canned wine

TRY IT: CANNED WINE

High-quality varietals now come in a different form.

Canned wines have been rapidly gaining traction with both casual drinkers and established oenophiles. “They offer a lightweight alternative to glass and can be enjoyed anywhere, from the top of a summit to a poolside gathering,” says Ben Parsons, a winemaker at Infinite Monkey Theorem, a winery with locations in Denver and Austin. 

Like screw-cap wines, which were initially disregarded before being embraced by a range of impressive producers, canned varietals are catching on. They’re also eco-friendly, as the lighter weight of the can results in a lower carbon footprint during shipping. For healthy lifestyles, the single-serving size is ideal for portion control. While container sizes may vary by producer, most clock in at around a glass to a glass and a half. Canned drinks often carry the stigma of being laden with chemicals, but many of these wines are created with natural ingredients and low-intervention fermentation practices. Companion Wine Co.’s Riesling, a partnership with Stirm Wine Co., is made with hand-harvested Northern California grapes, native yeasts, and no filtering or fining additives. This unadulterated quality makes for a delicious, light freshness, says Josiah Baldivino, owner of Bay Grape in Oakland, Caifornia.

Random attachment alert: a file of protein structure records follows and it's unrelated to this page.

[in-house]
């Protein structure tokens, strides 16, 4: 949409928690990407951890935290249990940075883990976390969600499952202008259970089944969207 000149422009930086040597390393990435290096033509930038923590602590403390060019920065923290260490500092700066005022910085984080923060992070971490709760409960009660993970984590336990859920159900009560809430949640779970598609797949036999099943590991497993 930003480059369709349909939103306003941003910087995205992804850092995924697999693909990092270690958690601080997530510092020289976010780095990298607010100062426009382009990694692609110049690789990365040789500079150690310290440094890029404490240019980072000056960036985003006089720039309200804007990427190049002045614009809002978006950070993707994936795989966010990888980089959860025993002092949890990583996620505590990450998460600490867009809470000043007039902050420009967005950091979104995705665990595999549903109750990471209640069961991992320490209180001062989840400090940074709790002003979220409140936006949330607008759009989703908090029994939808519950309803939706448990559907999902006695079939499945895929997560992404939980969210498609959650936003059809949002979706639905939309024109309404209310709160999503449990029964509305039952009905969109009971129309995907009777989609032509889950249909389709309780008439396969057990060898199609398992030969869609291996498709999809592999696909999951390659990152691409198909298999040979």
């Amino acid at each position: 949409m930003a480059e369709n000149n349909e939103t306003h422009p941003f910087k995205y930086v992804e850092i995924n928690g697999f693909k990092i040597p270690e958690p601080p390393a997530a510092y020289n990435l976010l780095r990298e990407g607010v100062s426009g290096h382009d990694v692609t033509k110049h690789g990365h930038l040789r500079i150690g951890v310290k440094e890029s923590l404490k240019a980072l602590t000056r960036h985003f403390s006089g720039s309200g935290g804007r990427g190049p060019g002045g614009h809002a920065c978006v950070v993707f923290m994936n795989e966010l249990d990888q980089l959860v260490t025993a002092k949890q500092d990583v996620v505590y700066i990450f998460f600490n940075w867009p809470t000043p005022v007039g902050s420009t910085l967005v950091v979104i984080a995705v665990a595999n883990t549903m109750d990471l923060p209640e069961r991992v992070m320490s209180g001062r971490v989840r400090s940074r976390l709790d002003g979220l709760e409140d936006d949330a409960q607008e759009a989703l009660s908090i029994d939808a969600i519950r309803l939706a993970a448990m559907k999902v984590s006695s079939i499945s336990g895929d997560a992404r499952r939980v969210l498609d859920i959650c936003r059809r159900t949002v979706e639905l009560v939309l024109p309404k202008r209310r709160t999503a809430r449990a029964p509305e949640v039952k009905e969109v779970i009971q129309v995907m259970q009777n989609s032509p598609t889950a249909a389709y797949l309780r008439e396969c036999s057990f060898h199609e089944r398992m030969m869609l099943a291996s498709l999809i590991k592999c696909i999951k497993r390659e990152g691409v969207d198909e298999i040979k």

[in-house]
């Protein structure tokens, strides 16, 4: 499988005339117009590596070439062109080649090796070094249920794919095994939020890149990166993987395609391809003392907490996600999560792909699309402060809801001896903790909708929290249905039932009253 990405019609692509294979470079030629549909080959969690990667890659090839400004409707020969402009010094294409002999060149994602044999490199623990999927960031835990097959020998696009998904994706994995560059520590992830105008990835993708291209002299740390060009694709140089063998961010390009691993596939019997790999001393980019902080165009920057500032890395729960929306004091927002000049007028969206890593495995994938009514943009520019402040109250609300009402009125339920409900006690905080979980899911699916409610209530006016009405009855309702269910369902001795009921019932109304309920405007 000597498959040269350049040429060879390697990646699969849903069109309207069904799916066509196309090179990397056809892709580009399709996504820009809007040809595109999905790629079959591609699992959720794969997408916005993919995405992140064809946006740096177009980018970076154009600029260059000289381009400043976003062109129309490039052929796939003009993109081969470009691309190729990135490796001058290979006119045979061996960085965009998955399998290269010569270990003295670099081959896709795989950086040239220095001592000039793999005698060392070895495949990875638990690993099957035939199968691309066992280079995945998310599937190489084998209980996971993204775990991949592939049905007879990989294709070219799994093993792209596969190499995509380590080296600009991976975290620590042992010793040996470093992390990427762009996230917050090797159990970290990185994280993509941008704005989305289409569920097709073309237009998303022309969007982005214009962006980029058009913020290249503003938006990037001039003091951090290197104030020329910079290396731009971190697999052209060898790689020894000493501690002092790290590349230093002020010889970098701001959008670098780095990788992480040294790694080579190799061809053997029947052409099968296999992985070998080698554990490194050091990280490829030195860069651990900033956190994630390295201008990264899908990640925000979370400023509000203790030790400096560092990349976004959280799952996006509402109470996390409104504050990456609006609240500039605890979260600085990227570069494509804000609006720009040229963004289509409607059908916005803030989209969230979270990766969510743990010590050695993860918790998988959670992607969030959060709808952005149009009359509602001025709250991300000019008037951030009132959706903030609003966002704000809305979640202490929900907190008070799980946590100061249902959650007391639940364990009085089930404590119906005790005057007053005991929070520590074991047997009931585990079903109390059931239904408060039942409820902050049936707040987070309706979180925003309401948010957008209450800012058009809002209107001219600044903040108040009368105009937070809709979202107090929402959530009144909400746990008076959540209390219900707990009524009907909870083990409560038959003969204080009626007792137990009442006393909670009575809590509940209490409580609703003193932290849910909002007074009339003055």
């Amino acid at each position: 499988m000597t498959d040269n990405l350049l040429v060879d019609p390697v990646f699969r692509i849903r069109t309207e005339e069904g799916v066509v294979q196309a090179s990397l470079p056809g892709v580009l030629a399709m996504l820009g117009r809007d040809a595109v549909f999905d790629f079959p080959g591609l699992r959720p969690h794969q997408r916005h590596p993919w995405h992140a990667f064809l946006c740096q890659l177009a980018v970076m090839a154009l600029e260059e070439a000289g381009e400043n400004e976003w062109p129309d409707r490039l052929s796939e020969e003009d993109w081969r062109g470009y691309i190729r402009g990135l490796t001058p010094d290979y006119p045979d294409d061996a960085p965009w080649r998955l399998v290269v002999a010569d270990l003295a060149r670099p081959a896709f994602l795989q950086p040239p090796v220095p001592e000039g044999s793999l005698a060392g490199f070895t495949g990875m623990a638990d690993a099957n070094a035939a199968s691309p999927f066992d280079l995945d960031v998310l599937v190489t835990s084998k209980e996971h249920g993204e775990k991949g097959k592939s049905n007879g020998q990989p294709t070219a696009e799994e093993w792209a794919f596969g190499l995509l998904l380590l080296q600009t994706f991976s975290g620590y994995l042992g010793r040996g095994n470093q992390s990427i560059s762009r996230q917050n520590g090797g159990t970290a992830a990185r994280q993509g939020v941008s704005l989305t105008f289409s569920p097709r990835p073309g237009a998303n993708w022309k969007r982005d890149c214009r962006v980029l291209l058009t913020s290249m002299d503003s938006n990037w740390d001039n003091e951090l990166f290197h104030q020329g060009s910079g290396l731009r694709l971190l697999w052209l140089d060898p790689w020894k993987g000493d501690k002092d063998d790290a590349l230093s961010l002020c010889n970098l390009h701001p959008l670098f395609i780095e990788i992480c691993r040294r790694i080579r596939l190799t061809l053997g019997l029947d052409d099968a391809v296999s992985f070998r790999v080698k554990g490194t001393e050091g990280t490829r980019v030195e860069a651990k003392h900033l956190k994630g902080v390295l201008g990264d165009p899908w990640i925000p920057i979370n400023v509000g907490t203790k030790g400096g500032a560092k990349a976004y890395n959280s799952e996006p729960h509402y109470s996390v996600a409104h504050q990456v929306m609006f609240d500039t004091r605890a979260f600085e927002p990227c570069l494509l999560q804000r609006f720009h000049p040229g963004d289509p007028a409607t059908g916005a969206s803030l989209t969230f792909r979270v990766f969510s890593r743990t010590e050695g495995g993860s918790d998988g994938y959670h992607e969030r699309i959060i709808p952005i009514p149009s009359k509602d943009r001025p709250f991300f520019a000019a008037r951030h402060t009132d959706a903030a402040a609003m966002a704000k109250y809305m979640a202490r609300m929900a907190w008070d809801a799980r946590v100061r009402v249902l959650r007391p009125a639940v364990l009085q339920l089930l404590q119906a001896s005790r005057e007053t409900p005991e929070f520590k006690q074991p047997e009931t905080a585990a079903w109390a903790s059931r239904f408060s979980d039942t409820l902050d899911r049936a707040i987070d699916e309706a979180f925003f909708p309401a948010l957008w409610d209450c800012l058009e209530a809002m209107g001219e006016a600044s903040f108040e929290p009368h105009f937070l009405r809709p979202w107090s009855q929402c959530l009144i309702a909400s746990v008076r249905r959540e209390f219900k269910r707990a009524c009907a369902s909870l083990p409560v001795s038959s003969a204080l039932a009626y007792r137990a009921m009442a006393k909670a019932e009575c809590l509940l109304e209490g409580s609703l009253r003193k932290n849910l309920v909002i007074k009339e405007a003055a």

Other industry professionals have become so convinced by canned cuvées that they are entering the scene themselves. After adding a canned varietal to his list, David Lombardo, beverage director at Landmarc in New York City, did a blind taste-test with his staff, who all preferred it to the other (bottled) selection. He was so impressed by the canned wine line Archer Roose, that he decided to invest in the company. 

Thomas Pastuszak, beverage director at The NoMad Hotel in New York City, opted for cans for his latest offering, VINNY. “A few years ago, I started to see more and more canned wines popping up and, specifically, some very quality-focused producers canning the same exact varieties that they would traditionally put into bottles,” he says. “I thought it was a great move on their part, because they were making a statement that cans should not be equated with poor quality. That was really inspiring to me. So in creating VINNY, after years of making wine in only bottles, I wanted to be able to show off delicious wine in a format that is fun and accessible for both wine newbies and wine drinkers.” 

Though white, rosé, and sparkling are the most popular canned wines—likely because of the tradition of serving them chilled—producers are also canning reds. So, instead of arriving with a bottle at your next gathering, consider this newfound trend.
Photography by Jarren Vink. Styling by Wendy Schelah.